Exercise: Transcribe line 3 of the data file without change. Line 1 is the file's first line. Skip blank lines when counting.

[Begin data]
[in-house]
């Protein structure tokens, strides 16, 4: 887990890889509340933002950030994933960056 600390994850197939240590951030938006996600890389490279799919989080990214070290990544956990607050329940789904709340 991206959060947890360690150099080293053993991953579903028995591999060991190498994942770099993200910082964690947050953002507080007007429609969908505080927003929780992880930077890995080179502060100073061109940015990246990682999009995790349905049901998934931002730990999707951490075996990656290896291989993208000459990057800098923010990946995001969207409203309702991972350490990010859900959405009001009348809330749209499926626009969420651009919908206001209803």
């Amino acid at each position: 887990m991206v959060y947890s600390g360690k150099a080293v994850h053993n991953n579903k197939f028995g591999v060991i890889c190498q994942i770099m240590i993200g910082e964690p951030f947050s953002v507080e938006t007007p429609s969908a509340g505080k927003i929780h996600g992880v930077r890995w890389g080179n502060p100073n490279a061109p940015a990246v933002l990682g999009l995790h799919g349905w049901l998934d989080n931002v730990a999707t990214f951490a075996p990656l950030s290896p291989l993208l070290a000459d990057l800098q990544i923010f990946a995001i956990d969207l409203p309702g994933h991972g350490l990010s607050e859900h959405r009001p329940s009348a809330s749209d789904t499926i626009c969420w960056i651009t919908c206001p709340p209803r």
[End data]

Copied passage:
């Amino acid at each position: 887990m991206v959060y947890s600390g360690k150099a080293v994850h053993n991953n579903k197939f028995g591999v060991i890889c190498q994942i770099m240590i993200g910082e964690p951030f947050s953002v507080e938006t007007p429609s969908a509340g505080k927003i929780h996600g992880v930077r890995w890389g080179n502060p100073n490279a061109p940015a990246v933002l990682g999009l995790h799919g349905w049901l998934d989080n931002v730990a999707t990214f951490a075996p990656l950030s290896p291989l993208l070290a000459d990057l800098q990544i923010f990946a995001i956990d969207l409203p309702g994933h991972g350490l990010s607050e859900h959405r009001p329940s009348a809330s749209d789904t499926i626009c969420w960056i651009t919908c206001p709340p209803r």